“YCC was founded ten years ago to give youth and their families a place to turn to when they needed extra support, initially at a time when those supports were less available, but urgently needed,” said Hayes. Pre-pandemic, she said, everything was in person. “Kids would walk over from the high school to drop-in sessions,” she said. There were evening gatherings with games and art activities at the newly opened Queer Hang Space for LGBTQ+ youth, support groups for students and parents, and monthly meetings of the YCC board with an active and vocal Youth Advisory Board.

Hayes outlined the struggles that bring clients to YCC. They range from dealing with typical life stressors – fighting with siblings, not feeling able to communicate with parents, feeling isolated, dealing with social and academic pressure, figuring out where to go to college – all the way up to “I don’t want to be alive anymore,” she said. With training in trauma, family attachment, adoption, depression, anxiety, and suicide/self-harm, Hayes is well-equipped to give support across this broad range of needs.

When the pandemic hit in March 2020, YCC board member and LHS Dean for World Languages Linda Bartlett said she was “pretty impressed by how quickly they made a plan to shift to virtual,” and maintain threads of connection through the unprecedented upheaval. “Emily was brilliant,” said Khudari, as Hayes faced the challenge of moving individual clients over to Zoom and taking the support groups virtual. With in-person drop-in hours suspended for a couple of years, Hayes and the board pivoted to offering short-term solution-focused individual and family therapy, lasting up to 10-12 sessions, and when needed, help with referral to longer-term services.

The pandemic stoked demand for YCC services, said Hayes. “Last year we doubled the number of families we saw,” she said, “and this year we’re on track to move far past that.” And while the months of August and September have historically been quiet, in 2022, she said, “we walked in the door with six referrals and families starting right off the bat in August.”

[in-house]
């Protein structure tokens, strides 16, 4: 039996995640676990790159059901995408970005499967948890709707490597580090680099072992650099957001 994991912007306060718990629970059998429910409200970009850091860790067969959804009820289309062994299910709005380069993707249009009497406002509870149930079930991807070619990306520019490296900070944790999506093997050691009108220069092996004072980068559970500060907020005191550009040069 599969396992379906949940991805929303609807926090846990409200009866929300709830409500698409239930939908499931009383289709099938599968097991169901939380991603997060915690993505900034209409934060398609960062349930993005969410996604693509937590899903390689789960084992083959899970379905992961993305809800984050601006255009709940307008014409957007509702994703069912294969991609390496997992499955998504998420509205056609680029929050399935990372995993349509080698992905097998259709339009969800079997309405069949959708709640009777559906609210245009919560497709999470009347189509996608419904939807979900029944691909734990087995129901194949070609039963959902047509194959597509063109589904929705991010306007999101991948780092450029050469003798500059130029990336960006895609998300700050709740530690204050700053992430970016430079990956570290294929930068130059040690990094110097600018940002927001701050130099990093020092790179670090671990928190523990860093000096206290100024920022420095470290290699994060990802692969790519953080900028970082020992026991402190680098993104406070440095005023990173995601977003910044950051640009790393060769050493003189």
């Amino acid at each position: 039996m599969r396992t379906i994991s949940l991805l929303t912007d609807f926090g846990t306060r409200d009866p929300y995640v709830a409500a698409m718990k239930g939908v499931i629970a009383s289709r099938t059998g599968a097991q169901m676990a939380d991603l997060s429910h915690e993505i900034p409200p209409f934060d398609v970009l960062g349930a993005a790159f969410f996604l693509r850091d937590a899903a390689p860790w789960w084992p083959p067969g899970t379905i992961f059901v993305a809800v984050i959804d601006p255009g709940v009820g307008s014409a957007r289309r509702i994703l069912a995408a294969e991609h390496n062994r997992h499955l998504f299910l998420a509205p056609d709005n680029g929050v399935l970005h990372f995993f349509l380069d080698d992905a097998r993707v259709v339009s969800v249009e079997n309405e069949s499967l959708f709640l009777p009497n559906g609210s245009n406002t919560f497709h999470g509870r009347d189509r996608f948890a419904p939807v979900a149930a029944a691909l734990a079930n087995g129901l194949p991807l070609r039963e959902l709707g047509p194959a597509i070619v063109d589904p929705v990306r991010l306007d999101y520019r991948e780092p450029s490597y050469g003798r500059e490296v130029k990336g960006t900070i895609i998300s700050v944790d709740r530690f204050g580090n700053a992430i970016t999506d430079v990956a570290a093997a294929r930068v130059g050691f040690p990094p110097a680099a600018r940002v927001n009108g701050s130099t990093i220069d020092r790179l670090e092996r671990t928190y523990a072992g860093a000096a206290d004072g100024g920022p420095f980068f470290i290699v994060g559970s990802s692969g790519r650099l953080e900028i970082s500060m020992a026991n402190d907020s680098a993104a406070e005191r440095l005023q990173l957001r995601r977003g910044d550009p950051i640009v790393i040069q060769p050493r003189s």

“The biggest struggle right now is space and staff,” said Hayes. With a primary focus on individual and family therapy, and the resumption of in-person drop-in counseling, she also hopes to launch some new after-school groups for middle schoolers, who currently make up the majority of YCC’s caseload. “One of the biggest things I’ve seen, post-pandemic, is kids saying, ‘I don’t even know how to talk to people anymore,’” she said, “so there’s such a need for a space where kids can come together and just be.”

Peer Power

A major legacy of YCC’s first decade is the introduction of the nationally recognized youth suicide prevention program Sources of Strength (SOS), to Lexington schools. The program started at LHS in 2015 and expanded to the middle schools in 2019, when as Emily Hayes said, “the school system saw how effective and important it was to the high school.” The SOS model is based on peer-to-peer counseling, with adult guidance. Students are trained to identify peers struggling with depression and anxiety and connect them with trusted adults.

Several YCC board members act as advisors to SOS, including Linda Bartlett, executive coach and consultant Bea Mah Holland, and former YCC president Jamie Katz, who sees the program as empowering “the whole teen community to help themselves collectively.”  Many SOS peer leaders have also served on YCC’s Youth Advisory Board (YAB), creating a natural pathway to YCC’s professional support services.

Bill Gao was one of the first group of SOS peer leaders, who joined the YAB as an LHS sophomore in 2016. Gao went on to study psychology and business at the University of Pennsylvania and now works in market research for a small Boston-based company. Even in middle school, he said, he was acutely aware of the pressures on some of his friends, and at LHS he was struck by “this sense of high-function depression, high-function anxiety,” and by the number of people who seemed to be doing fine but “on the inside, were going through really hard mental health issues.”